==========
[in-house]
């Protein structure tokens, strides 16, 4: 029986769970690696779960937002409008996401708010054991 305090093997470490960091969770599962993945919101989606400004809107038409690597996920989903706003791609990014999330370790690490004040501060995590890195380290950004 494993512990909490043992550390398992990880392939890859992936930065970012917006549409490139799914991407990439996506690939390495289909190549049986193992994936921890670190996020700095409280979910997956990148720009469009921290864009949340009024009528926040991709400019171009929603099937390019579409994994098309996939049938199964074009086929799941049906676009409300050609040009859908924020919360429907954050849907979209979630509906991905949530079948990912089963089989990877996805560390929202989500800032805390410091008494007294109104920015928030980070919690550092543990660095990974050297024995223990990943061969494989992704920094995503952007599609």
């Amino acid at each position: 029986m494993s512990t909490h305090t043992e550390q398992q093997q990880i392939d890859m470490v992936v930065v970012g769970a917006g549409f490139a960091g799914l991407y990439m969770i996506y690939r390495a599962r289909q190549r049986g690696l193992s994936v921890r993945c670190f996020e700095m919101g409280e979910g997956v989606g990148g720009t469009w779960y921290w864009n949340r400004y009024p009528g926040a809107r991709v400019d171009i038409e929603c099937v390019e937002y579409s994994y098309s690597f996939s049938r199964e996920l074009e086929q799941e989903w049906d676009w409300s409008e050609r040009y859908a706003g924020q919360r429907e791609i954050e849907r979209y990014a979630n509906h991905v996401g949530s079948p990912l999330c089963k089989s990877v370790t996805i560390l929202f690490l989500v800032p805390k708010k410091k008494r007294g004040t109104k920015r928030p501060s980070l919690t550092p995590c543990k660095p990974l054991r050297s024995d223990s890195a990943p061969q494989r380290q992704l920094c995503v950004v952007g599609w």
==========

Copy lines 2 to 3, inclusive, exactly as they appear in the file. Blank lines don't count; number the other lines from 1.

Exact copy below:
């Protein structure tokens, strides 16, 4: 029986769970690696779960937002409008996401708010054991 305090093997470490960091969770599962993945919101989606400004809107038409690597996920989903706003791609990014999330370790690490004040501060995590890195380290950004 494993512990909490043992550390398992990880392939890859992936930065970012917006549409490139799914991407990439996506690939390495289909190549049986193992994936921890670190996020700095409280979910997956990148720009469009921290864009949340009024009528926040991709400019171009929603099937390019579409994994098309996939049938199964074009086929799941049906676009409300050609040009859908924020919360429907954050849907979209979630509906991905949530079948990912089963089989990877996805560390929202989500800032805390410091008494007294109104920015928030980070919690550092543990660095990974050297024995223990990943061969494989992704920094995503952007599609």
């Amino acid at each position: 029986m494993s512990t909490h305090t043992e550390q398992q093997q990880i392939d890859m470490v992936v930065v970012g769970a917006g549409f490139a960091g799914l991407y990439m969770i996506y690939r390495a599962r289909q190549r049986g690696l193992s994936v921890r993945c670190f996020e700095m919101g409280e979910g997956v989606g990148g720009t469009w779960y921290w864009n949340r400004y009024p009528g926040a809107r991709v400019d171009i038409e929603c099937v390019e937002y579409s994994y098309s690597f996939s049938r199964e996920l074009e086929q799941e989903w049906d676009w409300s409008e050609r040009y859908a706003g924020q919360r429907e791609i954050e849907r979209y990014a979630n509906h991905v996401g949530s079948p990912l999330c089963k089989s990877v370790t996805i560390l929202f690490l989500v800032p805390k708010k410091k008494r007294g004040t109104k920015r928030p501060s980070l919690t550092p995590c543990k660095p990974l054991r050297s024995d223990s890195a990943p061969q494989r380290q992704l920094c995503v950004v952007g599609w």